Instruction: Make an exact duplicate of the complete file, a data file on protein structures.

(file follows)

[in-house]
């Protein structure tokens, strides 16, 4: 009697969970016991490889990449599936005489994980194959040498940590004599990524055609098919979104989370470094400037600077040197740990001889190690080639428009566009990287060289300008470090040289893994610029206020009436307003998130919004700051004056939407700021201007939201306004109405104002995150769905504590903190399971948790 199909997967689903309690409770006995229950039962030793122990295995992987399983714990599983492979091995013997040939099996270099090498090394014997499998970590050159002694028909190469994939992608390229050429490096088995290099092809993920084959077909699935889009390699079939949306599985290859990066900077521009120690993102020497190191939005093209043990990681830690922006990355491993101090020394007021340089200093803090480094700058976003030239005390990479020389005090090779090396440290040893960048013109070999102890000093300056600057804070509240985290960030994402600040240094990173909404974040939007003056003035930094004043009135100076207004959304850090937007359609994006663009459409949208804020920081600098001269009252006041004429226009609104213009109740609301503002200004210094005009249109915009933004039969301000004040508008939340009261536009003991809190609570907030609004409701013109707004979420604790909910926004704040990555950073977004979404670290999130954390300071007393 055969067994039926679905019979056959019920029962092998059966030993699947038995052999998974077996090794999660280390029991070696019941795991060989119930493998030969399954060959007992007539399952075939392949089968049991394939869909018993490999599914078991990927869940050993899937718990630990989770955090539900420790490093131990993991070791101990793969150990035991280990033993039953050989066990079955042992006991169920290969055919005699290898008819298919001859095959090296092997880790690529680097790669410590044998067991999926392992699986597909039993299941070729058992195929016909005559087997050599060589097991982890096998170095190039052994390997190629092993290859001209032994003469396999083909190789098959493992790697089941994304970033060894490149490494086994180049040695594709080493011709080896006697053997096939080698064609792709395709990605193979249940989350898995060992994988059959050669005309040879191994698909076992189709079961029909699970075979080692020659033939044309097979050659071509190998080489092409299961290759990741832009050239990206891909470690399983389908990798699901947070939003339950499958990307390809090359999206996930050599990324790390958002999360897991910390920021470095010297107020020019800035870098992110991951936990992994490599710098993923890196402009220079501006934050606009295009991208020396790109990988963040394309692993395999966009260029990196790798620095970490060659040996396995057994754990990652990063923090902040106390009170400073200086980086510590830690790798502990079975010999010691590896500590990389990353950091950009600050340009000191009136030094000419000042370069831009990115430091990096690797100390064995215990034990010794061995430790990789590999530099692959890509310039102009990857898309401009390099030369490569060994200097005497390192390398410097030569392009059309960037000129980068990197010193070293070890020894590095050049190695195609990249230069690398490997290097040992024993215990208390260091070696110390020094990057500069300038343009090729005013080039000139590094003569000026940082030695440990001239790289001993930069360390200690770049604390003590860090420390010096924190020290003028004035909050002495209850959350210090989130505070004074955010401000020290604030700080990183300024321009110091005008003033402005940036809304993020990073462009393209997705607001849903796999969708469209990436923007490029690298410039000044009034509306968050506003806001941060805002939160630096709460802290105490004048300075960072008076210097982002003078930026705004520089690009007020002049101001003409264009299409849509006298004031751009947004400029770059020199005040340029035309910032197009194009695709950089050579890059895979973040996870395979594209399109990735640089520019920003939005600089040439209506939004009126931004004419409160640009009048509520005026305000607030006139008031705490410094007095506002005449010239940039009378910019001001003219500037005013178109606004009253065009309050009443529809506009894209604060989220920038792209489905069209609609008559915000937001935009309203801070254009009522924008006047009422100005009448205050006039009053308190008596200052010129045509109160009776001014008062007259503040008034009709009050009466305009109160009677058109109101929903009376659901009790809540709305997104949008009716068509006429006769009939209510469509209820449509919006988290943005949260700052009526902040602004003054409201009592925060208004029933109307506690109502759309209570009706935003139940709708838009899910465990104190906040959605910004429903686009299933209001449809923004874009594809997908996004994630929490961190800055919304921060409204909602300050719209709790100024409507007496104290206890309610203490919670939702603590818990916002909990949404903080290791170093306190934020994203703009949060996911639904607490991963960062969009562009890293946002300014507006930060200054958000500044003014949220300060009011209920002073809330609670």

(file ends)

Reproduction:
[in-house]
């Protein structure tokens, strides 16, 4: 009697969970016991490889990449599936005489994980194959040498940590004599990524055609098919979104989370470094400037600077040197740990001889190690080639428009566009990287060289300008470090040289893994610029206020009436307003998130919004700051004056939407700021201007939201306004109405104002995150769905504590903190399971948790 199909997967689903309690409770006995229950039962030793122990295995992987399983714990599983492979091995013997040939099996270099090498090394014997499998970590050159002694028909190469994939992608390229050429490096088995290099092809993920084959077909699935889009390699079939949306599985290859990066900077521009120690993102020497190191939005093209043990990681830690922006990355491993101090020394007021340089200093803090480094700058976003030239005390990479020389005090090779090396440290040893960048013109070999102890000093300056600057804070509240985290960030994402600040240094990173909404974040939007003056003035930094004043009135100076207004959304850090937007359609994006663009459409949208804020920081600098001269009252006041004429226009609104213009109740609301503002200004210094005009249109915009933004039969301000004040508008939340009261536009003991809190609570907030609004409701013109707004979420604790909910926004704040990555950073977004979404670290999130954390300071007393 055969067994039926679905019979056959019920029962092998059966030993699947038995052999998974077996090794999660280390029991070696019941795991060989119930493998030969399954060959007992007539399952075939392949089968049991394939869909018993490999599914078991990927869940050993899937718990630990989770955090539900420790490093131990993991070791101990793969150990035991280990033993039953050989066990079955042992006991169920290969055919005699290898008819298919001859095959090296092997880790690529680097790669410590044998067991999926392992699986597909039993299941070729058992195929016909005559087997050599060589097991982890096998170095190039052994390997190629092993290859001209032994003469396999083909190789098959493992790697089941994304970033060894490149490494086994180049040695594709080493011709080896006697053997096939080698064609792709395709990605193979249940989350898995060992994988059959050669005309040879191994698909076992189709079961029909699970075979080692020659033939044309097979050659071509190998080489092409299961290759990741832009050239990206891909470690399983389908990798699901947070939003339950499958990307390809090359999206996930050599990324790390958002999360897991910390920021470095010297107020020019800035870098992110991951936990992994490599710098993923890196402009220079501006934050606009295009991208020396790109990988963040394309692993395999966009260029990196790798620095970490060659040996396995057994754990990652990063923090902040106390009170400073200086980086510590830690790798502990079975010999010691590896500590990389990353950091950009600050340009000191009136030094000419000042370069831009990115430091990096690797100390064995215990034990010794061995430790990789590999530099692959890509310039102009990857898309401009390099030369490569060994200097005497390192390398410097030569392009059309960037000129980068990197010193070293070890020894590095050049190695195609990249230069690398490997290097040992024993215990208390260091070696110390020094990057500069300038343009090729005013080039000139590094003569000026940082030695440990001239790289001993930069360390200690770049604390003590860090420390010096924190020290003028004035909050002495209850959350210090989130505070004074955010401000020290604030700080990183300024321009110091005008003033402005940036809304993020990073462009393209997705607001849903796999969708469209990436923007490029690298410039000044009034509306968050506003806001941060805002939160630096709460802290105490004048300075960072008076210097982002003078930026705004520089690009007020002049101001003409264009299409849509006298004031751009947004400029770059020199005040340029035309910032197009194009695709950089050579890059895979973040996870395979594209399109990735640089520019920003939005600089040439209506939004009126931004004419409160640009009048509520005026305000607030006139008031705490410094007095506002005449010239940039009378910019001001003219500037005013178109606004009253065009309050009443529809506009894209604060989220920038792209489905069209609609008559915000937001935009309203801070254009009522924008006047009422100005009448205050006039009053308190008596200052010129045509109160009776001014008062007259503040008034009709009050009466305009109160009677058109109101929903009376659901009790809540709305997104949008009716068509006429006769009939209510469509209820449509919006988290943005949260700052009526902040602004003054409201009592925060208004029933109307506690109502759309209570009706935003139940709708838009899910465990104190906040959605910004429903686009299933209001449809923004874009594809997908996004994630929490961190800055919304921060409204909602300050719209709790100024409507007496104290206890309610203490919670939702603590818990916002909990949404903080290791170093306190934020994203703009949060996911639904607490991963960062969009562009890293946002300014507006930060200054958000500044003014949220300060009011209920002073809330609670």